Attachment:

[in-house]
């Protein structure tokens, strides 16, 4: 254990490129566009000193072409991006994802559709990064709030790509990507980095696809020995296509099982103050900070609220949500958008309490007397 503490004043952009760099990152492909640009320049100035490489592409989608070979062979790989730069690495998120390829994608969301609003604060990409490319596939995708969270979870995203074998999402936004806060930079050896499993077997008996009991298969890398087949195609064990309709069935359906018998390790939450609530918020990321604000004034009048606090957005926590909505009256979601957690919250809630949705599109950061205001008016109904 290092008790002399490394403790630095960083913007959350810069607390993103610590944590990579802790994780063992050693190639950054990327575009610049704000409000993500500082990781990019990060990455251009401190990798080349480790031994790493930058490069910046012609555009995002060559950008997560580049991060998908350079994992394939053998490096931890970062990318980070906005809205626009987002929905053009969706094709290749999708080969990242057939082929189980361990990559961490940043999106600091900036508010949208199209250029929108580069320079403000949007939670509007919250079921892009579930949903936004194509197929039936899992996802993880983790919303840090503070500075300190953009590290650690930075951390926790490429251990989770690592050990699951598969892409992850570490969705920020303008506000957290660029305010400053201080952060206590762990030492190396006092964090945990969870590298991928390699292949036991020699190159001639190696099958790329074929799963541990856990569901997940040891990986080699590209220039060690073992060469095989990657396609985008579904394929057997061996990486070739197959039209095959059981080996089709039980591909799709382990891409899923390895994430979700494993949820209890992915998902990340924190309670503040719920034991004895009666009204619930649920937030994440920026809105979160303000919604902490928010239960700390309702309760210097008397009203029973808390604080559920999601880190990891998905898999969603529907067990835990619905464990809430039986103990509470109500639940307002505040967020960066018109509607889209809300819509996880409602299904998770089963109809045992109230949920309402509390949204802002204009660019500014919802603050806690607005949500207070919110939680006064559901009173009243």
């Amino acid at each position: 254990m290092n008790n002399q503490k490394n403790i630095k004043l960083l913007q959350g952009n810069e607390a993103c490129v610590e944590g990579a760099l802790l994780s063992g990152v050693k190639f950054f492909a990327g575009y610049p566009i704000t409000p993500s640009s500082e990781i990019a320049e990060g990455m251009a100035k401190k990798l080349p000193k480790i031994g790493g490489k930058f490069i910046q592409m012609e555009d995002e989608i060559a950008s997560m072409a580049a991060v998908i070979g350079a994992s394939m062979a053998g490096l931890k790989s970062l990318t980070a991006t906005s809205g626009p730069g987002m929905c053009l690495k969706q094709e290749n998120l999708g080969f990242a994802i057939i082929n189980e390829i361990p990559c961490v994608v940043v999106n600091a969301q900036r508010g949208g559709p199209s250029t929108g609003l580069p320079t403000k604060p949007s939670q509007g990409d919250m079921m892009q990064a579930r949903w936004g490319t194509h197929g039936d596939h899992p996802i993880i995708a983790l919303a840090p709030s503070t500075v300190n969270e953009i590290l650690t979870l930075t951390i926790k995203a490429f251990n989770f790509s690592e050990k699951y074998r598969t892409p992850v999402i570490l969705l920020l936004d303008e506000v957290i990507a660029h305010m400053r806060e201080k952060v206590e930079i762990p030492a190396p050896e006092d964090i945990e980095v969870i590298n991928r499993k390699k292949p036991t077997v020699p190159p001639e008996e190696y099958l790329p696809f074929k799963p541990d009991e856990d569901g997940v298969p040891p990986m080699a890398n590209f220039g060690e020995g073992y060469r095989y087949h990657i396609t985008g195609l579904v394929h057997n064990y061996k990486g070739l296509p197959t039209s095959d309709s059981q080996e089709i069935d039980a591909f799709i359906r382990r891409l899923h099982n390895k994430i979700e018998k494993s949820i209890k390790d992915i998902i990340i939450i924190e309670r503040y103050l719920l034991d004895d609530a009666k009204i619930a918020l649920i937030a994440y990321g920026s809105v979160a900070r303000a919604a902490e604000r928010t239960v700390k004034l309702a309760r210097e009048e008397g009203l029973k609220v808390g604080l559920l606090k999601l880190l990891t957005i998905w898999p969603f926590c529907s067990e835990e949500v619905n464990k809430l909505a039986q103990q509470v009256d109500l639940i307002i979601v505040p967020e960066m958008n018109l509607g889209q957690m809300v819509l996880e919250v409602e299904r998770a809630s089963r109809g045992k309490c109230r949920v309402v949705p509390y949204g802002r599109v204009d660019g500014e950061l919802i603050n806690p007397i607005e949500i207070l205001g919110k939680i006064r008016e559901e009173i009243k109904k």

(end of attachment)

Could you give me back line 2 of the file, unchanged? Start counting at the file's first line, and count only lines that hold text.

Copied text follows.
């Protein structure tokens, strides 16, 4: 254990490129566009000193072409991006994802559709990064709030790509990507980095696809020995296509099982103050900070609220949500958008309490007397 503490004043952009760099990152492909640009320049100035490489592409989608070979062979790989730069690495998120390829994608969301609003604060990409490319596939995708969270979870995203074998999402936004806060930079050896499993077997008996009991298969890398087949195609064990309709069935359906018998390790939450609530918020990321604000004034009048606090957005926590909505009256979601957690919250809630949705599109950061205001008016109904 290092008790002399490394403790630095960083913007959350810069607390993103610590944590990579802790994780063992050693190639950054990327575009610049704000409000993500500082990781990019990060990455251009401190990798080349480790031994790493930058490069910046012609555009995002060559950008997560580049991060998908350079994992394939053998490096931890970062990318980070906005809205626009987002929905053009969706094709290749999708080969990242057939082929189980361990990559961490940043999106600091900036508010949208199209250029929108580069320079403000949007939670509007919250079921892009579930949903936004194509197929039936899992996802993880983790919303840090503070500075300190953009590290650690930075951390926790490429251990989770690592050990699951598969892409992850570490969705920020303008506000957290660029305010400053201080952060206590762990030492190396006092964090945990969870590298991928390699292949036991020699190159001639190696099958790329074929799963541990856990569901997940040891990986080699590209220039060690073992060469095989990657396609985008579904394929057997061996990486070739197959039209095959059981080996089709039980591909799709382990891409899923390895994430979700494993949820209890992915998902990340924190309670503040719920034991004895009666009204619930649920937030994440920026809105979160303000919604902490928010239960700390309702309760210097008397009203029973808390604080559920999601880190990891998905898999969603529907067990835990619905464990809430039986103990509470109500639940307002505040967020960066018109509607889209809300819509996880409602299904998770089963109809045992109230949920309402509390949204802002204009660019500014919802603050806690607005949500207070919110939680006064559901009173009243």